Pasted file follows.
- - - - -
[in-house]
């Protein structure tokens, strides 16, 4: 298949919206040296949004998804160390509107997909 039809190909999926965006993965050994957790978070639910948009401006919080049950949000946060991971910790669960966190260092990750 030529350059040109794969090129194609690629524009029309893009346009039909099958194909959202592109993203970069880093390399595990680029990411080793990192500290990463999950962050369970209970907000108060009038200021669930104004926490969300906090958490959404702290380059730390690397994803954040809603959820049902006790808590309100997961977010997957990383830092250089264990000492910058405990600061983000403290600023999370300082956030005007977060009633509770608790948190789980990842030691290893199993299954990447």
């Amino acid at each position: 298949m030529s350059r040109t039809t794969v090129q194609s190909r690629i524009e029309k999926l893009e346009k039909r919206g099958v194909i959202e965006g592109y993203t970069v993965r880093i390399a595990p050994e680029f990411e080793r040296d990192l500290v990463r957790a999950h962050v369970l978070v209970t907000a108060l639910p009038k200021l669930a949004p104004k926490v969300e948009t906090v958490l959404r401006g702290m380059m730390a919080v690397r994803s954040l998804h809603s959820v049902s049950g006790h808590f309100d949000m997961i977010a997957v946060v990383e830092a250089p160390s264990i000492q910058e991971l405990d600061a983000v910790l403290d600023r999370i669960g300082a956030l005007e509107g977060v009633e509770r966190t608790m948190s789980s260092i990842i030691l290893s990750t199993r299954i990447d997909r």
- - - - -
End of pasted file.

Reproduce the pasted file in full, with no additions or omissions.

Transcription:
[in-house]
């Protein structure tokens, strides 16, 4: 298949919206040296949004998804160390509107997909 039809190909999926965006993965050994957790978070639910948009401006919080049950949000946060991971910790669960966190260092990750 030529350059040109794969090129194609690629524009029309893009346009039909099958194909959202592109993203970069880093390399595990680029990411080793990192500290990463999950962050369970209970907000108060009038200021669930104004926490969300906090958490959404702290380059730390690397994803954040809603959820049902006790808590309100997961977010997957990383830092250089264990000492910058405990600061983000403290600023999370300082956030005007977060009633509770608790948190789980990842030691290893199993299954990447």
């Amino acid at each position: 298949m030529s350059r040109t039809t794969v090129q194609s190909r690629i524009e029309k999926l893009e346009k039909r919206g099958v194909i959202e965006g592109y993203t970069v993965r880093i390399a595990p050994e680029f990411e080793r040296d990192l500290v990463r957790a999950h962050v369970l978070v209970t907000a108060l639910p009038k200021l669930a949004p104004k926490v969300e948009t906090v958490l959404r401006g702290m380059m730390a919080v690397r994803s954040l998804h809603s959820v049902s049950g006790h808590f309100d949000m997961i977010a997957v946060v990383e830092a250089p160390s264990i000492q910058e991971l405990d600061a983000v910790l403290d600023r999370i669960g300082a956030l005007e509107g977060v009633e509770r966190t608790m948190s789980s260092i990842i030691l290893s990750t199993r299954i990447d997909r």